FreeRADIUS packages for Debian

Although announced a bit more than a month ago on the FreeRADIUS-users list, I though I might mention the package repository that I maintain for FreeRADIUS on Debian: Welcome 1Labs Packages!

There you can find:

  • Point releases for Debian jessie and wheezy of 3.0
  • (Bi-)weekly snapshots for Debian jessie and wheezy of 3.0
  • (Bi-)weekly snapshots for Debian jessie for 3.1 (until 3.1 gets released)

This is a complementary service that Fajar Nugraha has been providing via an unofficial Ubuntu PPA for the community. A similar offer hasn’t existed yet for Debian (only a rather stale SuSE OBS depot). So this is where I’d like to complement the current gap for Debian for anyone insterested.

(… from my point of view and knowledge) As of early to mid 2016 Debian and its siblings including Ubuntu only ship FreeRADIUS 2.x, this release branch has been EoL-ed by the FreeRADIUS project. Citing the commit message right after 2.2.9 preparing for a future 2.2.10 release:

commit c69b7e0abdb69e821133bbe030749bb119466256
Author: Alan T. DeKok <removed>
Date:   Tue Oct 6 09:11:27 2015 -0400

    Bump for 2.2.10

    Which will only be released if there are catastrophic security
    bugs.  Everyone should upgrade to 3.0

This isn’t the only occurrence where FreeRADIUS main developers emphasize on upgrading to 3.0 since their focus has shifted on this stable branch and the upcoming 3.1/3.2. I’d like to point out that the first 3.0.0 release has been made in October 2013. Most Linux distributions and the BSDs ship FreeRADIUS 3.0 in some way (even the rather conservative RHEL 7!) but not Debian and any derived distribution who get source packages from Debian.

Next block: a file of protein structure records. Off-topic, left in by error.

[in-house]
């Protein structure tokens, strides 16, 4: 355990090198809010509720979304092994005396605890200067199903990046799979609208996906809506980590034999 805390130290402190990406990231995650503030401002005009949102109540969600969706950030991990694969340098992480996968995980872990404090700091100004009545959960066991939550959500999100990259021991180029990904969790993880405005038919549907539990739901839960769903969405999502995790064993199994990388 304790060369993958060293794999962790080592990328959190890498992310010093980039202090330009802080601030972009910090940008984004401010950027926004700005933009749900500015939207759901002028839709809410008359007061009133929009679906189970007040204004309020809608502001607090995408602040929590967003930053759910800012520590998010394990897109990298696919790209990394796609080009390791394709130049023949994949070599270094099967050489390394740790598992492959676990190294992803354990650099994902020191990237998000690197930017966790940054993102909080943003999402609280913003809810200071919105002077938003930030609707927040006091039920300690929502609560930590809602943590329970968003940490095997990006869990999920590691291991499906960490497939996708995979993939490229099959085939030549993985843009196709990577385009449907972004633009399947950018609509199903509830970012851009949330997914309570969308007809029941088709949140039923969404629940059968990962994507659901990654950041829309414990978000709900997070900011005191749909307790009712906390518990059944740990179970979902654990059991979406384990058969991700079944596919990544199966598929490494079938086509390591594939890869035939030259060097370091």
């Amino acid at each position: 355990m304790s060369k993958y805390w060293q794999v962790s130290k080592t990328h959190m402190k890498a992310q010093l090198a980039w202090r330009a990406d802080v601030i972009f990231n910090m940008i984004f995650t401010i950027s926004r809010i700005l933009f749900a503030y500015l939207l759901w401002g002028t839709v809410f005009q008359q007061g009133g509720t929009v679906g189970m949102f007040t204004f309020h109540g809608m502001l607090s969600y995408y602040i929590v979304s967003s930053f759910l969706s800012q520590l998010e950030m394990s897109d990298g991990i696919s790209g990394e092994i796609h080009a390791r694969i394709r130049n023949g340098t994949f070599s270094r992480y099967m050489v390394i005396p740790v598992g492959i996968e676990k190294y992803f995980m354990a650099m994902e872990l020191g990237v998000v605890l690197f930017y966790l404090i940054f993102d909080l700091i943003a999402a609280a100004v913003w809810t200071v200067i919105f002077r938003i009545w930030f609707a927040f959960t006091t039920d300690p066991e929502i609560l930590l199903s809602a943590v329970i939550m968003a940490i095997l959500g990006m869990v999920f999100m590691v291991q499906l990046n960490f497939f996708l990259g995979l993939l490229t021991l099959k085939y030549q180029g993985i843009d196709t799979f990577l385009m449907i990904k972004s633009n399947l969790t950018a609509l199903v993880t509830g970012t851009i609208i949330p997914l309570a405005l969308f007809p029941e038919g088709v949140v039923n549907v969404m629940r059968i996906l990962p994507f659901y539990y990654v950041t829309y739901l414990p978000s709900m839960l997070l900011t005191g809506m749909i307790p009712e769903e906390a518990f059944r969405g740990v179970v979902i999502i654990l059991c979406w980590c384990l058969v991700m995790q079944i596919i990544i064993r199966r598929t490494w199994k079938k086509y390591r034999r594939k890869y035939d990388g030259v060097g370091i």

As of now a bug report 797181 exists in Debian about FreeRADIUS 3, however in Alan’s DeKok’s own words:

The Debian maintainer seems to have disappeared, and is unresponsive.  
We need a new Debian maintainer, but the process isn't trivial, and no one has stepped forward.

(freeradius-users from Feb 26 2016)

Becoming a Debian maintainer isn’t such a quick thing and requires some efforts if you want to provide quality packages. This isn’t something I can afford my time on right now. However if nobody uses FreeRADIUS on Debian and Ubuntu, issues will go unseen and FreeRADIUS is going to get blamed for not running well on these distributions.

The FreeRADIUS source tree has been shipping with Debian packaging definitions for a long time but the exchange between up- and downstream hasn’t been so active. For some time the Debian packaging information in the FreeRADIUS source tree has been not in the best shape. Luckily this has changed for some months now and (IMHO) all deal-breaking issues have been resolved by a couple of helpful individuals (for example). With the snapshots build I hope to capture regressions more quickly and get a wider audience testing FreeRADIUS on Debian in order to make a future Debian maintainer’s life as smooth as possible. For what I can tell I’ve made rather positive experience with bug reports and small pull requests I have been involved with so far.

I can’t give any warranty that my package builds are bug free or are made with the best practises. For me it’s a learning experience and I have promised on the FreeRADIUS list to keep people informed if I have to or find a good reason to cease this effort. For the moment that’s what I can help with making the FreeRADIUS experience a bit more smooth and ease a future Debian maintainers’ effort.